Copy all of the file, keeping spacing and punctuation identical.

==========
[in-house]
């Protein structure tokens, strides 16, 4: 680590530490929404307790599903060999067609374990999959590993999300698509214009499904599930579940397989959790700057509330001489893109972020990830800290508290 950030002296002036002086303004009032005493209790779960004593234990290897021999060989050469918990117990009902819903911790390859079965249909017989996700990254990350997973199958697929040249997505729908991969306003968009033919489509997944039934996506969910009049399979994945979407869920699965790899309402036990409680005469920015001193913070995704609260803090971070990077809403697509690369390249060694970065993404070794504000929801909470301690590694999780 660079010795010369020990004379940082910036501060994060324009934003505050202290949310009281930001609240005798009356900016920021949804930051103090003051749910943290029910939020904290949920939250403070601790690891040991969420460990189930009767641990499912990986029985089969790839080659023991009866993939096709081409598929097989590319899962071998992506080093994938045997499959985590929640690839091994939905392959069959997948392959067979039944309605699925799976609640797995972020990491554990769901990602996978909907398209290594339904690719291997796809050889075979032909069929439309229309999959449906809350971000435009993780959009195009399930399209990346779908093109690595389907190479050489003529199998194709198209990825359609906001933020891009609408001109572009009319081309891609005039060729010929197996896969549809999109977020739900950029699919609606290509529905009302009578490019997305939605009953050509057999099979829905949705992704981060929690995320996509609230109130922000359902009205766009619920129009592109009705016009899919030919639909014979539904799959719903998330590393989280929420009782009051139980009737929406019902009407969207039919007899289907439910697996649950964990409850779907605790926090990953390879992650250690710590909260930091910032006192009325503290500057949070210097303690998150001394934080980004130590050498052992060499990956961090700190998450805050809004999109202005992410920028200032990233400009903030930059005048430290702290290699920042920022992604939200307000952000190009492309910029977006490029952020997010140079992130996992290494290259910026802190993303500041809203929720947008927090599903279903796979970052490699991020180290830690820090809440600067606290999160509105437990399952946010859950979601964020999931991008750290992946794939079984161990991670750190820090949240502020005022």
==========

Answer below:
[in-house]
């Protein structure tokens, strides 16, 4: 680590530490929404307790599903060999067609374990999959590993999300698509214009499904599930579940397989959790700057509330001489893109972020990830800290508290 950030002296002036002086303004009032005493209790779960004593234990290897021999060989050469918990117990009902819903911790390859079965249909017989996700990254990350997973199958697929040249997505729908991969306003968009033919489509997944039934996506969910009049399979994945979407869920699965790899309402036990409680005469920015001193913070995704609260803090971070990077809403697509690369390249060694970065993404070794504000929801909470301690590694999780 660079010795010369020990004379940082910036501060994060324009934003505050202290949310009281930001609240005798009356900016920021949804930051103090003051749910943290029910939020904290949920939250403070601790690891040991969420460990189930009767641990499912990986029985089969790839080659023991009866993939096709081409598929097989590319899962071998992506080093994938045997499959985590929640690839091994939905392959069959997948392959067979039944309605699925799976609640797995972020990491554990769901990602996978909907398209290594339904690719291997796809050889075979032909069929439309229309999959449906809350971000435009993780959009195009399930399209990346779908093109690595389907190479050489003529199998194709198209990825359609906001933020891009609408001109572009009319081309891609005039060729010929197996896969549809999109977020739900950029699919609606290509529905009302009578490019997305939605009953050509057999099979829905949705992704981060929690995320996509609230109130922000359902009205766009619920129009592109009705016009899919030919639909014979539904799959719903998330590393989280929420009782009051139980009737929406019902009407969207039919007899289907439910697996649950964990409850779907605790926090990953390879992650250690710590909260930091910032006192009325503290500057949070210097303690998150001394934080980004130590050498052992060499990956961090700190998450805050809004999109202005992410920028200032990233400009903030930059005048430290702290290699920042920022992604939200307000952000190009492309910029977006490029952020997010140079992130996992290494290259910026802190993303500041809203929720947008927090599903279903796979970052490699991020180290830690820090809440600067606290999160509105437990399952946010859950979601964020999931991008750290992946794939079984161990991670750190820090949240502020005022």